In 2008 the Jays signed Rod Barajas to be the starting catcher, but Barajas didn't hit right-handers well and manager John Gibbons started platooning, giving Zaun the bulk of the playing time, since, as a switch-hitter, he hit right-handers pretty good. Unfortunately for Gregg (but happily for the team) Gibbons was fired and Cito Gaston hired to manage. Around the same time, Zaun was injured and Barajas went on a little hot streak at the plate and Cito kept Barajas as the starting catcher when Gregg came off the DL. I'm not a big fan of a player losing his job because of an injury but when there has been a manager change, and Rod was hitting the ball well,  you can understand it. Zaun wasn't too happy with losing the job and asked to be traded but the Jays didn't work anything out.

Most of us will remember that Gregg hit a walk-off grand slam against the Rays and closer Troy Percival with 2 outs in the 13th inning, September 6th of that year. That hit pretty much ended Percival's time as closer for the Rays. On  September 13th he hit homers from both sides of the plate in a game against the Mariners. 

After the 2008 season Zaun signed with the Orioles to back up rookie Matt Wieters. In August of that year he was traded to the Rays. You likely remember the home run he hit off Roy Halladay as a member of the Rays. After the season he signed with the Brewers, as a free agent and played 20 games with them. He signed with the Padres before the 2011 season but retired early in spring training.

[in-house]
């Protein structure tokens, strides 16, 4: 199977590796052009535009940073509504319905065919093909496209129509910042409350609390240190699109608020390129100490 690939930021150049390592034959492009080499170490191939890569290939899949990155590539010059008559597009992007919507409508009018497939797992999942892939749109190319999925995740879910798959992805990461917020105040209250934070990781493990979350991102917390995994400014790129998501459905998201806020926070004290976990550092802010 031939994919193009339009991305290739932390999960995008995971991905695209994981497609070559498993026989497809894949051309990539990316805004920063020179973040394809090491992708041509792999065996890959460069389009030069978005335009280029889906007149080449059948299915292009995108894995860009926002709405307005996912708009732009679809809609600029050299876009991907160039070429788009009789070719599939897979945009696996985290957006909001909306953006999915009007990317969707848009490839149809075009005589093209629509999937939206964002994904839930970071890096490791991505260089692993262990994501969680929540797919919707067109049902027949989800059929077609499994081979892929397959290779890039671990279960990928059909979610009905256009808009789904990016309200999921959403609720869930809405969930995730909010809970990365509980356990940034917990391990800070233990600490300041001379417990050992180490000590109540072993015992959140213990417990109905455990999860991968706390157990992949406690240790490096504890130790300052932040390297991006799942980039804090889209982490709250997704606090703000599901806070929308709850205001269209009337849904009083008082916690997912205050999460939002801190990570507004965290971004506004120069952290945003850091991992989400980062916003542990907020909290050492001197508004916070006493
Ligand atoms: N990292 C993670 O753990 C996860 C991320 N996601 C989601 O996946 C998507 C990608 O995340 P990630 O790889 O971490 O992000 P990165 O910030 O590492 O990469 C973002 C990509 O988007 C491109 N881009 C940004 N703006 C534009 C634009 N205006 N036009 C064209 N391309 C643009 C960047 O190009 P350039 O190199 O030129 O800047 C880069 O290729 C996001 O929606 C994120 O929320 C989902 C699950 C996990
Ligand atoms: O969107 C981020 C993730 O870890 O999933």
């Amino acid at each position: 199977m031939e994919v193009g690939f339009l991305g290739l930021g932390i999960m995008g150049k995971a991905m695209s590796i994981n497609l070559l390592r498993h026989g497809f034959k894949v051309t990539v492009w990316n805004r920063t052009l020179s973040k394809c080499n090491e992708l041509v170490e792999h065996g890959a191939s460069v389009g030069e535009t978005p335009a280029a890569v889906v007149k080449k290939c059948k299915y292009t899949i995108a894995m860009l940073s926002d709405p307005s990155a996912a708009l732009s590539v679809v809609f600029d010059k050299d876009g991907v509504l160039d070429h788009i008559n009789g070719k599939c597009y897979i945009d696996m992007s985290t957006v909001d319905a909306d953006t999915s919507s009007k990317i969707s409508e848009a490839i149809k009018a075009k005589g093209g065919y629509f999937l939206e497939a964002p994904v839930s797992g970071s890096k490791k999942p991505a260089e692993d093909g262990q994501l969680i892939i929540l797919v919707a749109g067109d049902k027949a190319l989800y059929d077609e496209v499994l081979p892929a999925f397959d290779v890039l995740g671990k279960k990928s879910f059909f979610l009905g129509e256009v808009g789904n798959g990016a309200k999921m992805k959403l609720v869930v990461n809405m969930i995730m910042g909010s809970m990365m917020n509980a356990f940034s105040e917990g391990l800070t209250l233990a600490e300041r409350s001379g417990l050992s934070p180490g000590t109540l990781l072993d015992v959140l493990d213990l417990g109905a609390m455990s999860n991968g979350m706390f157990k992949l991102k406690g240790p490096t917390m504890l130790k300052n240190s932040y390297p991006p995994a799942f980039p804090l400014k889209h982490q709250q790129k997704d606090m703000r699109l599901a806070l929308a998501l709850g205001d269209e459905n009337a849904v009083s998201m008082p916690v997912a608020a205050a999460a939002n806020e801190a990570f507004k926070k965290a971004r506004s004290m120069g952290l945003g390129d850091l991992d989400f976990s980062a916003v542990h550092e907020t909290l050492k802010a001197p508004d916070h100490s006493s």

Behind the plate, Gregg didn't have the strongest of arms, he was often near the top of the league in stolen bases allowed but his other defensive skills were good, he seemed to handle pitchers well and he was great at blocking the plate. 
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Zaun's name came up in the Mitchell report into PED. He was accused of buying steroids on a couple of occasions and a signed cheque from Zaun, apparently for steroids, was included in the report. Gregg also had a bit of a drinking problem, when he was younger, but by the time he joined the Jays he had it beat. 

We have made a fair bit of fun of Gregg for his, terribly understated, website (turn your speakers down before hitting the link), but he does do a lot of charity work. He and his wife, Jamie (no not Campbell) support Right To Play and Gregg does a lot of work for the Toronto Children's Hospital (but I could do without the Zaunbie Nation stuff). 

That I have Zaun as the second best catcher in Jays history says more about the franchise's lack of success at finding guys to play the position but Craig did a pretty good job for the team. The Jays gave him his first (and only) chance at being a starting catcher and he made it pay off for them. He must have a heck of a collection of jerseys after playing with so many teams. He's always been a favorite of mine, in part because he was able to overcome the 'backup catcher tag and because I always felt he was underrated, finding a catcher that is willing to take a walk, that can get on base isn't easy. 

Gregg Zaun's place among Jays batting leaders:

Batting Average (>1500 PA): 37th, .255.
On Base Average (>1500 PA) 11th, .354.
Slugging Average (>1500 PA) 35th, .399.
Games played: 36th, 535.
Plate Appearances: 37th, 1922.
Runs: 37th, 218.
Hits: 41st, 417.
Doubles: 34th, 97.
Home runs: 40th, 45.
RBI: 38th, 219.
Walks: 23rd, 250.